When did reCAPTCHA become so maddeningly difficult and time-consuming?

I wanted to read Matthew Garrett’s post on Intel’s remote AMT vulnerability, but since I’m using Private Internet Access, Cloudflare has gated it behind reCAPTCHA. reCAPTCHA is much, much harder than it used to be. Although there seem to be a couple of other variants, nowadays you’re generally expected to identify squares that contain street signs and squares that contain mountains. Now either the answer key is regularly wrong, or I just don’t know what street signs and mountains are. You’d think the former… but there actually is a good degree of ambiguity in selecting which squares to tag.  Do I only tag all the squares that contain the signage-portion of the sign, or do I also tag the squares containing the signpost? (The former seems to work better, in my experience.) What if only a little bit of the sign extends into a particular square? (Jury’s out.) What if there are very distant signs in the background of the image, with many big signs in the foreground: should the distant signs be tagged too? And what constitutes a mountain anyway? Most of the “mountains” I see in the reCAPTCHA images look more like impressive hills to me. My guess is that reCAPTCHA wants me to tag any bit of elevated land as a mountain, but who knows, really.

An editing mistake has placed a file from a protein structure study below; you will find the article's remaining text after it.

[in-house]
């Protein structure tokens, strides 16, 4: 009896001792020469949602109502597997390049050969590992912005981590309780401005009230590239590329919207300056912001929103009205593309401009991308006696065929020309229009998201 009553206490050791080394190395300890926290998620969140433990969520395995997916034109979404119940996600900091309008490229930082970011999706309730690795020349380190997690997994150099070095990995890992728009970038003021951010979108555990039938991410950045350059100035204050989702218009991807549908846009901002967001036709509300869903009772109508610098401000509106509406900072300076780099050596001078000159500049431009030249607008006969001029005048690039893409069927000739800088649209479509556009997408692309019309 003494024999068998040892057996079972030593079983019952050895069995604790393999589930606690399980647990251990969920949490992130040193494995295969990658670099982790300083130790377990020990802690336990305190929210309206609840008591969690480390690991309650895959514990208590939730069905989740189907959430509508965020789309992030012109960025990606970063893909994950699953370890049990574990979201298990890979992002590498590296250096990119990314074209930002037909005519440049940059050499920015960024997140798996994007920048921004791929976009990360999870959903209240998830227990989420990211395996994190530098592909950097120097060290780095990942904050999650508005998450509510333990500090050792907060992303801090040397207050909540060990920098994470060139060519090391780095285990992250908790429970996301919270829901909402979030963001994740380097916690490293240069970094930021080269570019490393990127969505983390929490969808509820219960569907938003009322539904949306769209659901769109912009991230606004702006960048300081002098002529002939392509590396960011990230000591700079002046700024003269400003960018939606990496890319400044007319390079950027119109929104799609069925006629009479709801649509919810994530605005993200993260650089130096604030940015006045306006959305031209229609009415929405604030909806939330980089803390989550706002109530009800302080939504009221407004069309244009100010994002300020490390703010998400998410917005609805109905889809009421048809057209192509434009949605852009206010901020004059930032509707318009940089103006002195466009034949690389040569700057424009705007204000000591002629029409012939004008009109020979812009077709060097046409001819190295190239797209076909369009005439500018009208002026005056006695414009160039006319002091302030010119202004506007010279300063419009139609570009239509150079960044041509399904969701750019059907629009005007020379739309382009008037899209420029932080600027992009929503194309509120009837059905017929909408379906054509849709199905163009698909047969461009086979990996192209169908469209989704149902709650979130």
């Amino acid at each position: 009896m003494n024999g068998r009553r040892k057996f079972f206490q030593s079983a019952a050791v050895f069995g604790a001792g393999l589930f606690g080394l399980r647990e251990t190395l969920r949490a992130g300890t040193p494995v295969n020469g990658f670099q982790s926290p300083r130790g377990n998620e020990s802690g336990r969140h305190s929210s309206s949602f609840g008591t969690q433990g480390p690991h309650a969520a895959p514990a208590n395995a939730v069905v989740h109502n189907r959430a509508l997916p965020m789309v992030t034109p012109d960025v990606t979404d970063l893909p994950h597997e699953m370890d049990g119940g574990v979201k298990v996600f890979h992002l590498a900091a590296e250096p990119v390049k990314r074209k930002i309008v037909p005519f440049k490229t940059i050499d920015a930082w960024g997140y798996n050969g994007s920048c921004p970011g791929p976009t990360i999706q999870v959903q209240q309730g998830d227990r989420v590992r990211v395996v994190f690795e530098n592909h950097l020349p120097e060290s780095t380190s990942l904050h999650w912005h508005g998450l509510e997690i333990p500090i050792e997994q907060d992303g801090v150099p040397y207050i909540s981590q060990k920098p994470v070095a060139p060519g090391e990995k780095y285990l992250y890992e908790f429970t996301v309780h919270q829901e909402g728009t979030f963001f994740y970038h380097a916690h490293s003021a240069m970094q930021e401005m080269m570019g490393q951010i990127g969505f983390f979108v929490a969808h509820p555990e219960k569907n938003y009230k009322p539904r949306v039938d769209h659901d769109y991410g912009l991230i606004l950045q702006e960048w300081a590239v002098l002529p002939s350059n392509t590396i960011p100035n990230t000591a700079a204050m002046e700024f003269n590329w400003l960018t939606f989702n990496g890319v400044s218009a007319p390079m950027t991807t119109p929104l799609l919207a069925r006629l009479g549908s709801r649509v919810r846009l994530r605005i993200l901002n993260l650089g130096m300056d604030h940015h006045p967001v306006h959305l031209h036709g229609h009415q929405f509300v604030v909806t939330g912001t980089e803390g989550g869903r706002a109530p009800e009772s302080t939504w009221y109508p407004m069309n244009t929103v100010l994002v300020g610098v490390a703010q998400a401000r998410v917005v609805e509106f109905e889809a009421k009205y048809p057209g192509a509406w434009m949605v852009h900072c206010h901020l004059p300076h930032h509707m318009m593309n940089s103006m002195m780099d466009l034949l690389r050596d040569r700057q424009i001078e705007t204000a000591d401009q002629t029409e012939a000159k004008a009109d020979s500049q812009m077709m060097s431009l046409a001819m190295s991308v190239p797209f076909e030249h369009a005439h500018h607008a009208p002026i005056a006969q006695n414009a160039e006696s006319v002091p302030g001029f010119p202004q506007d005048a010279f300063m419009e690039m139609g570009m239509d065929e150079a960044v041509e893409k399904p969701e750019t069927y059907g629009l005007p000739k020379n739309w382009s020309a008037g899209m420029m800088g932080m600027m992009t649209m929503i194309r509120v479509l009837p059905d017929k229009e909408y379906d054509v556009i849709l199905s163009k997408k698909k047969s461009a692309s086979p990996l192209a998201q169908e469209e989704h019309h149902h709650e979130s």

Worse, once you tag some squares as signs or mountains, more squares appear in their places, making the captcha seem almost never-ending: you never know when you’ll finish. I dread each time new squares appear. I regularly find myself taking much too long to solve the captcha, often as much time as I would actually spend reading the gated content. Once I finish, I await the answer… “try again.” Which squares did I get wrong, Google? There’s no way to know. Back to start.

Today, for the first time that I can recall, I gave up after I was told to Try Again a few too many times in a row. I refreshed the page, thinking to try the captcha again… no luck this time, either. So congratulations, Google, on designing a usability nightmare captcha that can keep humans out. I know it has to be hard enough to make it difficult to solve with computer vision, but if humans can’t pass it, your captcha has failed. And so I am stuck reading Matthew’s article in Liferea.

Remember the days when all you had to do was spell out two words?

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